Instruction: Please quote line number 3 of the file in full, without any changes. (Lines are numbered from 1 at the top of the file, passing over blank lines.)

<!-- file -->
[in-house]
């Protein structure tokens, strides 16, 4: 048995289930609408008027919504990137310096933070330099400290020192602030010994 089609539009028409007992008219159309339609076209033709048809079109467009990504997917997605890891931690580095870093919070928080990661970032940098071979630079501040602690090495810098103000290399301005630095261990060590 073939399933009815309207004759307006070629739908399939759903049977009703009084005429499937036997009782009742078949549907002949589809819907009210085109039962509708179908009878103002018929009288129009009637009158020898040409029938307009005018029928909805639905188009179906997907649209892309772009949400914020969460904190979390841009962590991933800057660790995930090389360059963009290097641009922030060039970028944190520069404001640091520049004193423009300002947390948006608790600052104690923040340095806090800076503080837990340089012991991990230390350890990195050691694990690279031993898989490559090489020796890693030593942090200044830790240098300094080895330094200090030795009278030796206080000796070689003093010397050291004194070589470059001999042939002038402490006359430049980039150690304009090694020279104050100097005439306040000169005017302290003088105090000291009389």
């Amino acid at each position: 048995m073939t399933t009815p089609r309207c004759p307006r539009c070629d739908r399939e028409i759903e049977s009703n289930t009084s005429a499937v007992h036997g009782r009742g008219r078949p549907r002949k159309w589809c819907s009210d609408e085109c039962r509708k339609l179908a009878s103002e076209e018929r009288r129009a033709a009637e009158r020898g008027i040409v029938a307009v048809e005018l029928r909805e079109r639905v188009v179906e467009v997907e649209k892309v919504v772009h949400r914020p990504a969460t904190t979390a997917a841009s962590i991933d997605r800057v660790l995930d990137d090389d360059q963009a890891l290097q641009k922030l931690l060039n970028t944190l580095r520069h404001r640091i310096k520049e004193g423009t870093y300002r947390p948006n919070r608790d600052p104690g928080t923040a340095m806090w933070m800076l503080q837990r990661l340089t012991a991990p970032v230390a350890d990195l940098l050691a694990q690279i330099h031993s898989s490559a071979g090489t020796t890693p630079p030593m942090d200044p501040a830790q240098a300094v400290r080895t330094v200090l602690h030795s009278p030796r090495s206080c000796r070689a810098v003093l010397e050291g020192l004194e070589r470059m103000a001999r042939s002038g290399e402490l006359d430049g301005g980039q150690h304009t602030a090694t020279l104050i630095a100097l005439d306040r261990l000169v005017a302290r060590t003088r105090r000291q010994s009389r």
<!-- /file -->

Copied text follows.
């Amino acid at each position: 048995m073939t399933t009815p089609r309207c004759p307006r539009c070629d739908r399939e028409i759903e049977s009703n289930t009084s005429a499937v007992h036997g009782r009742g008219r078949p549907r002949k159309w589809c819907s009210d609408e085109c039962r509708k339609l179908a009878s103002e076209e018929r009288r129009a033709a009637e009158r020898g008027i040409v029938a307009v048809e005018l029928r909805e079109r639905v188009v179906e467009v997907e649209k892309v919504v772009h949400r914020p990504a969460t904190t979390a997917a841009s962590i991933d997605r800057v660790l995930d990137d090389d360059q963009a890891l290097q641009k922030l931690l060039n970028t944190l580095r520069h404001r640091i310096k520049e004193g423009t870093y300002r947390p948006n919070r608790d600052p104690g928080t923040a340095m806090w933070m800076l503080q837990r990661l340089t012991a991990p970032v230390a350890d990195l940098l050691a694990q690279i330099h031993s898989s490559a071979g090489t020796t890693p630079p030593m942090d200044p501040a830790q240098a300094v400290r080895t330094v200090l602690h030795s009278p030796r090495s206080c000796r070689a810098v003093l010397e050291g020192l004194e070589r470059m103000a001999r042939s002038g290399e402490l006359d430049g301005g980039q150690h304009t602030a090694t020279l104050i630095a100097l005439d306040r261990l000169v005017a302290r060590t003088r105090r000291q010994s009389r």